This is somewhat inconvenient if you want to work with it from a pure JavaScript perspective; I was hoping that it would have returned a GUID as a string instead.  I was also concerned that this meant that I'd have to manage this manually as well on the server side in my actions, but it turns out that it works better than expected.  The only caveat is that you have to use "_id" when creating queries; otherwise, you can use the GUID as-is and the Mongo APIs will convert it behind the scenes:

public ActionResult Details(Guid id)
    MongoCollection<Movie> movies = _database.GetCollection<Movie>("movies");

    // No need to mess with the GUID; use it as is.
    Movie movie = movies.FindOneAs<Movie>(Query.EQ("_id", id)); 

    return View(movie);

You can see the result below in the browser:

Note the properly formatted GUID in the URL

So far, so good with my little Mongo+MVC3 experiment 😀

Filed under: .Net, Mongo, MVC No Comments

Why ASP.NET (webforms) Sucks.

Posted by Charles Chen

Somehow, I got into a heated discussion at work today regarding the suckitude of ASP.NET web forms development model.  As a preface, I wrote Java for four years in a college, ASP in VBScript and JScript all throughout college, ASP after college, and then started working with ASP.NET when it released.

Undoubtedly, .NET and C# were a giant leap forward compared to ASP and JScript (my preferred scripting language for ASP).  But even from the start, I could never love ASP.NET.  Simple things that I used to do quite easily in ASP were now seemingly much more difficult and much more convoluted.  The HTML never quite came out the way I wanted it (remember the days when .NET wouldn't output cross browser compatible Javascript and markup?  And how that markup would always fail validation?  Yeah, I remember those days.) and it was a chore to get many development tasks done (had to overwrite this or implement that -- just to get a freaking icon in a table cell).  By the first year of use, I was already thinking that it was a terrible abomination of a framework; I never wanted to see a DataGrid ever again.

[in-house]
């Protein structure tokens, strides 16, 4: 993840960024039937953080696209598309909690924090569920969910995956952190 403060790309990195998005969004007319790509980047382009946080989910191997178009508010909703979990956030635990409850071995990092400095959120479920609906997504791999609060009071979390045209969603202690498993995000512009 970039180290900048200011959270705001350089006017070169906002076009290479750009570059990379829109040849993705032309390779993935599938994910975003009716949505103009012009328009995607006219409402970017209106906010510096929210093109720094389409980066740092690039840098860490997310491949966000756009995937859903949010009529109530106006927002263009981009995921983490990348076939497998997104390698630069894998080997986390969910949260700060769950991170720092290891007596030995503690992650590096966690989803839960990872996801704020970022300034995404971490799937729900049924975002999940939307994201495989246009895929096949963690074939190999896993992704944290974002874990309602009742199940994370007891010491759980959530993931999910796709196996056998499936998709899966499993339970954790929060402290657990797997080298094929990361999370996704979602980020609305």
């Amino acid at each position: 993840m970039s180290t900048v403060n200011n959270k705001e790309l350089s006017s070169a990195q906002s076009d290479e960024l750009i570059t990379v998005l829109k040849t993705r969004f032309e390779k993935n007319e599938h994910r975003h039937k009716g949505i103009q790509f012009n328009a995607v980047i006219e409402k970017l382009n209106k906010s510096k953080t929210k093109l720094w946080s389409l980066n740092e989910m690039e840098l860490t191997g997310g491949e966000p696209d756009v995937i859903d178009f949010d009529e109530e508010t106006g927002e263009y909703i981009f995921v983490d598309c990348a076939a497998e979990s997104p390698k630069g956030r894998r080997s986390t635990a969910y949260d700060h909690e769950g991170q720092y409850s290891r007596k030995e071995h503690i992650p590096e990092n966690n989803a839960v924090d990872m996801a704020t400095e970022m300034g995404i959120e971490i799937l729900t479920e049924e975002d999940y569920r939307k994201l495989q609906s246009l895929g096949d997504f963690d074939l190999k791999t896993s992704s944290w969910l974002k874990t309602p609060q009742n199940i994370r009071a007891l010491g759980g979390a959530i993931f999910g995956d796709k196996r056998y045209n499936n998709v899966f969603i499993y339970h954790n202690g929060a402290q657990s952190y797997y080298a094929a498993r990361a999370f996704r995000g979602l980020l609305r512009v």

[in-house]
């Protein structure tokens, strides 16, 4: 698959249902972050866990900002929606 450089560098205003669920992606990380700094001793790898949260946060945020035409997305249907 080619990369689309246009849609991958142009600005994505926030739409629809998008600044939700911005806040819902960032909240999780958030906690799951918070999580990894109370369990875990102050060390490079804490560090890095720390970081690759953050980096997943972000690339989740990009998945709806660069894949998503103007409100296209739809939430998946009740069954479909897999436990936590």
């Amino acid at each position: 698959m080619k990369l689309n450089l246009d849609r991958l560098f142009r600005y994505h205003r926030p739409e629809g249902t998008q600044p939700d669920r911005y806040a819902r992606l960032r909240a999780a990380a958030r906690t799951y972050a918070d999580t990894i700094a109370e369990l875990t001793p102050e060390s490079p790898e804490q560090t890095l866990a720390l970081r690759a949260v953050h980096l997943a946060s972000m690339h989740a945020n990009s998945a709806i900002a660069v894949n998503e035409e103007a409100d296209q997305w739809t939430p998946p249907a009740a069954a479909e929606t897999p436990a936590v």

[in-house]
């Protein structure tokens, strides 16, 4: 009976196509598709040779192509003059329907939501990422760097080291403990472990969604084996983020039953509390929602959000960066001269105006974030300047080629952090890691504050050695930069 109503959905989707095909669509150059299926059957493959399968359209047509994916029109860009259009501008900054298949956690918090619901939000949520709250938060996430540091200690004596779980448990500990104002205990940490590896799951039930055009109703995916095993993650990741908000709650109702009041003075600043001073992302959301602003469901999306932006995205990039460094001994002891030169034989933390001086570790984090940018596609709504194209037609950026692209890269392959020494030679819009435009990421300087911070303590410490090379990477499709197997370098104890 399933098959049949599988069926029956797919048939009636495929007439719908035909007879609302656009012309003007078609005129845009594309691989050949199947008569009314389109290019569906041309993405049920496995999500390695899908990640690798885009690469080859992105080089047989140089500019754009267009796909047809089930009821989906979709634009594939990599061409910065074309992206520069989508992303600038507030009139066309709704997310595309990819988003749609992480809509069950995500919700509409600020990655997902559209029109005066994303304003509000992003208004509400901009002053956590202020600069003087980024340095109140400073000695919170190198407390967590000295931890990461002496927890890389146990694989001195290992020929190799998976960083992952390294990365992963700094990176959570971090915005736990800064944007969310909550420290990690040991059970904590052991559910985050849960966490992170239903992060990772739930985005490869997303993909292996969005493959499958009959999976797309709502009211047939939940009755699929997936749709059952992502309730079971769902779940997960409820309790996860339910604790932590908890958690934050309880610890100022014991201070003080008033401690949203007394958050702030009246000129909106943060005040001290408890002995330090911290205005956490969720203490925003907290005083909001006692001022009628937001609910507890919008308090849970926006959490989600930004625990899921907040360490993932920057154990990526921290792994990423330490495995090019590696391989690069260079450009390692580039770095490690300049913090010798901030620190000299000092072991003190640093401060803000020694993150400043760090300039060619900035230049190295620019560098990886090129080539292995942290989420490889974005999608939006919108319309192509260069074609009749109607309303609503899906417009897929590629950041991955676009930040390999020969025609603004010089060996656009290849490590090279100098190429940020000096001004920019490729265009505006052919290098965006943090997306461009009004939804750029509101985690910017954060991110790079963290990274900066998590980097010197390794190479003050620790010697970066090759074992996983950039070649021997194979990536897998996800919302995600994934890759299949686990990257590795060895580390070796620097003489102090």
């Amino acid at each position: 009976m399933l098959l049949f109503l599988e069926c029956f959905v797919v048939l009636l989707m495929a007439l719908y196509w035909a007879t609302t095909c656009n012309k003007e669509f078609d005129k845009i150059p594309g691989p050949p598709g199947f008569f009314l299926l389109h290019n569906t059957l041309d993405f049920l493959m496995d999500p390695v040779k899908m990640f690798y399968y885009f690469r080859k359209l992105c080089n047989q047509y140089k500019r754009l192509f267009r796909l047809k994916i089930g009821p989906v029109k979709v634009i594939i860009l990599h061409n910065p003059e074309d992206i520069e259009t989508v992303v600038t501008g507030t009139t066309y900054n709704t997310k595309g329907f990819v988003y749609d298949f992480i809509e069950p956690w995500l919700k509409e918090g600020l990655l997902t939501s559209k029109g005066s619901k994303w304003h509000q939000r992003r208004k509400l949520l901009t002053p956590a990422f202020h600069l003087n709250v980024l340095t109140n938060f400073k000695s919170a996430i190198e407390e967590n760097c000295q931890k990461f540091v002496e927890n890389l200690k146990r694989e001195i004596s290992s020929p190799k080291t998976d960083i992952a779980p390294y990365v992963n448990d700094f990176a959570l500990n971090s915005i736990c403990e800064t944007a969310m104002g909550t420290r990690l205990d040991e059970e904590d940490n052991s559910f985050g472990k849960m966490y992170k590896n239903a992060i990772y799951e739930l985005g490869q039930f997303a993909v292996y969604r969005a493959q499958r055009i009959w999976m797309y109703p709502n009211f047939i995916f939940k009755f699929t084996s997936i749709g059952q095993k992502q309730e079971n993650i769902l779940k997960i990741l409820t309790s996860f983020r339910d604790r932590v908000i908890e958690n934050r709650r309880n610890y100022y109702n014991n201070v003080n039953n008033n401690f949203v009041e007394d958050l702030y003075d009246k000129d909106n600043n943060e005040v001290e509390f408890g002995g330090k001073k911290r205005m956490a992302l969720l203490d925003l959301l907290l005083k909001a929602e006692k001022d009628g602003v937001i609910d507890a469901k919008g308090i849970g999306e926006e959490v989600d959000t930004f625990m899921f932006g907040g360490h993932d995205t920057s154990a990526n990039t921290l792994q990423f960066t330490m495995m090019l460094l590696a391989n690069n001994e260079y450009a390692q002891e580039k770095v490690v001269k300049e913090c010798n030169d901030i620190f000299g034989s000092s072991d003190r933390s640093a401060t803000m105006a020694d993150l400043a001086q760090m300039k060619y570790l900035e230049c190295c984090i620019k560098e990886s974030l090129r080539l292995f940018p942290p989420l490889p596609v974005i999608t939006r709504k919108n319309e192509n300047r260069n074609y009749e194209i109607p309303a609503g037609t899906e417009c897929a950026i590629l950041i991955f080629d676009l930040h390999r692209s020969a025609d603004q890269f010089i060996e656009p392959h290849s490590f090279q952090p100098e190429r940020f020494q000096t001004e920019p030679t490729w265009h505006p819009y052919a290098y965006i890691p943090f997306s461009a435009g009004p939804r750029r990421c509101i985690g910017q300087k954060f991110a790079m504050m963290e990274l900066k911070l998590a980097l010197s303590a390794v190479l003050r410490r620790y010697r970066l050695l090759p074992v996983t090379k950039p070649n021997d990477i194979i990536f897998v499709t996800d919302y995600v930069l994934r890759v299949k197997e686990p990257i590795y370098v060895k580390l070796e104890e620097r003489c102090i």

Ever since then, I've avoided writing applications in the traditional webforms model altogether.  First, I stumbled upon AJAX.NET, then I heard about this neat thing called "Atlas" (ASP.NET AJAX), then I picked up prototype, and finally, I have seen the light with jQuery (this is after writing my own Javascript for everything for the first several years of development).  I've never looked back; I've never once missed working with a web DataGrid.  I've never once missed working with most of the controls in ASP.NET web forms.  In fact, the only two four non-shitty controls worth using are the ScriptManager, Placeholder, LiteralControl, and Repeater.  That's it; that's where I draw the line.  UI controls?  They all suck.  Every.  Single.  One.  Why? 1) Because it mangles HTML output (ID's anyone?) which require ridiculous workarounds to do anything cool on the client side (i.e. writing the ClientID to the page?). 2) I hate viewstate...it's just extra...stuff (and yes, I'm intimately familiar with that "stuff" because I had to hack it to pieces at Factiva).